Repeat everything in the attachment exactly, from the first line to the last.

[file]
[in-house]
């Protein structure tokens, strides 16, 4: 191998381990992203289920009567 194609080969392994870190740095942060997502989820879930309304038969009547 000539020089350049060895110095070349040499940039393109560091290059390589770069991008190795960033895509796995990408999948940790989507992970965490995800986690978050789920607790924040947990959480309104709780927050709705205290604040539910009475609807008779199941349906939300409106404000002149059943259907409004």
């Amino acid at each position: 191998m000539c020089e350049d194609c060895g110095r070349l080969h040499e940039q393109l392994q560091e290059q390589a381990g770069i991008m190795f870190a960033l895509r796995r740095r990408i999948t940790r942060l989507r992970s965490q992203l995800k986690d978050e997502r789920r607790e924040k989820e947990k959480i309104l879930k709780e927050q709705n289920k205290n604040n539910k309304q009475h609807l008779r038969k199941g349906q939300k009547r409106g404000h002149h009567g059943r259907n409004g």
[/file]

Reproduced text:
[in-house]
């Protein structure tokens, strides 16, 4: 191998381990992203289920009567 194609080969392994870190740095942060997502989820879930309304038969009547 000539020089350049060895110095070349040499940039393109560091290059390589770069991008190795960033895509796995990408999948940790989507992970965490995800986690978050789920607790924040947990959480309104709780927050709705205290604040539910009475609807008779199941349906939300409106404000002149059943259907409004």
């Amino acid at each position: 191998m000539c020089e350049d194609c060895g110095r070349l080969h040499e940039q393109l392994q560091e290059q390589a381990g770069i991008m190795f870190a960033l895509r796995r740095r990408i999948t940790r942060l989507r992970s965490q992203l995800k986690d978050e997502r789920r607790e924040k989820e947990k959480i309104l879930k709780e927050q709705n289920k205290n604040n539910k309304q009475h609807l008779r038969k199941g349906q939300k009547r409106g404000h002149h009567g059943r259907n409004g």